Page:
Banding together in times of need is a practice as old as disaster itself.
In our age of information and pseudo-enlightenment we can look at our personal screens (tv’s, computers, phones, tablets, even watches and glasses) and witness the devastation of a disaster on the opposite side of the world as quickly as we can view a disaster just a state away.
Instead of letting this desensitize, let it energize!
The facts are, heaving raining has caused flash-flooding in many parts of Louisiana. Unfortunately the death count is rising, though not as quickly as the number of those displaced, and most politicians flooded in limelight have remained silent on this event.
A few days ago, after reading this article written by Dallas News columnist Jacquielynn Floyd, I at first felt a bit discouraged. It is a very interesting read, in which Floyd points out, as the heading states, “Between Trump talk and Milwaukee protests, we are ignoring human devastation in Louisiana.” Tens of thousands of humans and countless animals (like my sister and brother-in-law’s doggy) have been displaced by extreme flooding in different parts of Louisiana.
(sorry the photo is a bit blurry.)
The article gives voice to many Louisiana residents who feel like they have not been getting adequate media coverage, being dwarfed by the circus show that is our current election and political atmosphere in these 50 states.
Instead of going on about my day with a sense of ego inflation at being more educated about what is going on just a state over from my residency in Texas, I called my big sister, a resident of West Monroe, to ask her if she knew of any organization who were helping flood victims as we speak. She is not experiencing any devastation from extreme weather currently, but did have the waters invade her home (a new living room floor and a replacement piece of was of the walls was in order) a few months ago when the floods hit back in March. That is her dog Shipley pictured above.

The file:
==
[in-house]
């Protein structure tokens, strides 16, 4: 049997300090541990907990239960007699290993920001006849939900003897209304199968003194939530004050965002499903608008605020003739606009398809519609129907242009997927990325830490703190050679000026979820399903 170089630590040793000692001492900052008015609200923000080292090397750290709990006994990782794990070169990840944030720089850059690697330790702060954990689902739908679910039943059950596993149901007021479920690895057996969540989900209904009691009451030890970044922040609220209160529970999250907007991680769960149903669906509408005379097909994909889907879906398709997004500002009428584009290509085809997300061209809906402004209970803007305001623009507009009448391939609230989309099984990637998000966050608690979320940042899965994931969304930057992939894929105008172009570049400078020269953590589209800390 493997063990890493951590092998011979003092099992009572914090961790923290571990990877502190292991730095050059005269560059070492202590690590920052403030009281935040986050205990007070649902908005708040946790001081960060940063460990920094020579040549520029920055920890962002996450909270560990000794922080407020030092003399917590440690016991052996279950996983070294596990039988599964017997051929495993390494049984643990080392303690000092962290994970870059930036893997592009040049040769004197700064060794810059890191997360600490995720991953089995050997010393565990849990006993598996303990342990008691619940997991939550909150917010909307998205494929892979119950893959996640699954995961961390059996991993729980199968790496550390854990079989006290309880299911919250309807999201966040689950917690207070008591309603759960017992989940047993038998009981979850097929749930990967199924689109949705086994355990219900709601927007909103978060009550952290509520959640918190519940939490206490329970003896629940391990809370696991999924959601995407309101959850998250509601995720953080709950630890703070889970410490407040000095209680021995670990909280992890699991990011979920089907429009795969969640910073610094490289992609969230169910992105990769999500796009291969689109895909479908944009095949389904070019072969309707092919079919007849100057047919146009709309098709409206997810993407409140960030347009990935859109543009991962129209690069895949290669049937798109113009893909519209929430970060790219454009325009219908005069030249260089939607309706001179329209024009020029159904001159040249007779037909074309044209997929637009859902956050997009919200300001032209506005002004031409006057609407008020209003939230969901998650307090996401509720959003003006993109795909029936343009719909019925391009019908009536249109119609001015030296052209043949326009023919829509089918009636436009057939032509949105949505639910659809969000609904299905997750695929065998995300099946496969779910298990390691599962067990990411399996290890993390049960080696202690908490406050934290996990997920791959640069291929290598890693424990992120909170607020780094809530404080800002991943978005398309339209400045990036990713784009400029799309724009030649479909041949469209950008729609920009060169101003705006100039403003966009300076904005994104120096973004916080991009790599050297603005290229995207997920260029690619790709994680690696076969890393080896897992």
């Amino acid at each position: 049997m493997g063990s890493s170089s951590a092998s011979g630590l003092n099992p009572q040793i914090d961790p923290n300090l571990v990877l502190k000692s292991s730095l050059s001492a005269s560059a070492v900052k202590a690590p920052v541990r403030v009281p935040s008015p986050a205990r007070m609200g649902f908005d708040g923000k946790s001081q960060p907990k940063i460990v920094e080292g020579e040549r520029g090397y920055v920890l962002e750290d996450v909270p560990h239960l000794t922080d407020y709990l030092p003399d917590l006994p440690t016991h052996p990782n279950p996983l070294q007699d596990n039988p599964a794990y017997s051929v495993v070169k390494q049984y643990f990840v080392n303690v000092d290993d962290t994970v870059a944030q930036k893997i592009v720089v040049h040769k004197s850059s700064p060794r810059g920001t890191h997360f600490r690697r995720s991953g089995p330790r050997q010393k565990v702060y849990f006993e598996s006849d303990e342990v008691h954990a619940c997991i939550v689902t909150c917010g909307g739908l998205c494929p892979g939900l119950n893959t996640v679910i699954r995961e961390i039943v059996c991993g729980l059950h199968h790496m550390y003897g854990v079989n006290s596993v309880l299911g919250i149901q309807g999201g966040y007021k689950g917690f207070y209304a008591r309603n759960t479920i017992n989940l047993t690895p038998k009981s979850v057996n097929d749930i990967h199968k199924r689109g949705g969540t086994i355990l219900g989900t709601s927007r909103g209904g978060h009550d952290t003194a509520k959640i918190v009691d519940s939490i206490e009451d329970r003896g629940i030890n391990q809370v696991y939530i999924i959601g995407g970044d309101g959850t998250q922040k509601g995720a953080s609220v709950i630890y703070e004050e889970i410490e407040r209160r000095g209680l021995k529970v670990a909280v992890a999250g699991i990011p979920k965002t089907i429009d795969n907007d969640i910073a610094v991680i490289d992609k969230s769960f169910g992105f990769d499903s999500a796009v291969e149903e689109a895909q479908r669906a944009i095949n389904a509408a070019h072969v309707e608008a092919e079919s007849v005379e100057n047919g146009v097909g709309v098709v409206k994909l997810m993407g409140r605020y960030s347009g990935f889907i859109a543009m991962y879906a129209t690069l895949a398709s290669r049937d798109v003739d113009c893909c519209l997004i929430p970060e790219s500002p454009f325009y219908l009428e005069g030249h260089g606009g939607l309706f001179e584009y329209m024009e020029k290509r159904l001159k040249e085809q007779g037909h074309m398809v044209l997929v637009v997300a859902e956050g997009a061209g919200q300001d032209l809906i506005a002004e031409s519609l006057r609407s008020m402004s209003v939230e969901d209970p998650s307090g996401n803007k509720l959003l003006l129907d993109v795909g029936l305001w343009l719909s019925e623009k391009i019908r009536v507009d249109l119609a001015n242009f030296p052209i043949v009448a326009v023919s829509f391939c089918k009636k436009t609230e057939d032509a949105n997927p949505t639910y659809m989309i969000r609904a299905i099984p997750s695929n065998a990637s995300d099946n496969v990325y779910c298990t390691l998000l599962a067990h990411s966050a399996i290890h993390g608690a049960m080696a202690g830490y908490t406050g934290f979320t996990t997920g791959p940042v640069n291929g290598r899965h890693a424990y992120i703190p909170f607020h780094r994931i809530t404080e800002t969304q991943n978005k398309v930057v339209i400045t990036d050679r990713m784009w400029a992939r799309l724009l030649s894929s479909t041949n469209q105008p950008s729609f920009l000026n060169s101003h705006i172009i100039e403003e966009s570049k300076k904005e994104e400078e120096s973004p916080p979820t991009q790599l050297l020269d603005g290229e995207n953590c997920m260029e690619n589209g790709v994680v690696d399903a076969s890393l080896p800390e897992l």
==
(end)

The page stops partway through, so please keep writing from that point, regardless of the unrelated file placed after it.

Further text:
My sister’s sentiments were that there are still people in her own city that have not been able to move back into their homes from when the skies opened up in March. “It happens a lot in natural disasters like this, where at first, a lot of people will be helping, donating their time and money, but whenever the initial shock and media buzz dies off, so does the help and volunteer work.” Wow, how true, and what a shame. We must continually stick together, lest we all float away!
Feeling a bit more disheartened after this conversation, I clung to hope in my sister’s words that she would let me know if she heard of any organizations helping out over the next few weeks, and I set out to stay informed. That was easy, since I had tuned my attention to the matter. You know how that goes, yeah? Whenever you start to pay attention to something, like a funny word or a new kind of music, it seems like your life is filled with more of that thing that ever before. The mind is a beautiful creation, my friends.
On my Facebook newsfeed this morning was a post from a talented local makeup artist. She is currently attending the Aveda Institute Dallas. Art and activism combine here, as they are hosting a Guest Appreciation Event where you can find all products discounted by 20%, as well as many services like facials and manicures. All of the proceeds from these event are going to flood victims in Louisiana. I don’t think I am exaggerating whenever I call this event and act of kindness, beautiful.
After being inspired from this event, I then simply Googled the words: “How to help Louisiana flood victims.” Here I found a wonderful article of organizations dedicated to flood relief in my sister state already compiled! Thank you, Peter Slattery of The Daily Beast, for putting this piece together to make it easy for the layman to reach out a helping hand.
Even though my car needs repairs, my cat decided to use my bike tires as a scratching post rendering them unusable, and I’m not super sure where I’m going to be living after this next 2 and a half months is over with, I decided I could definitely part with $10. United Way of Louisiana, thank you for your work, and may that ten bucks added to the pot sit comfortably with all of the other small donations, and actually make a difference to some folks.
Too many times our memories are short lived. Many floods have happened and many more shall. If you feel so inclined, so what you can here now, and let your good deed empower and inspire you.
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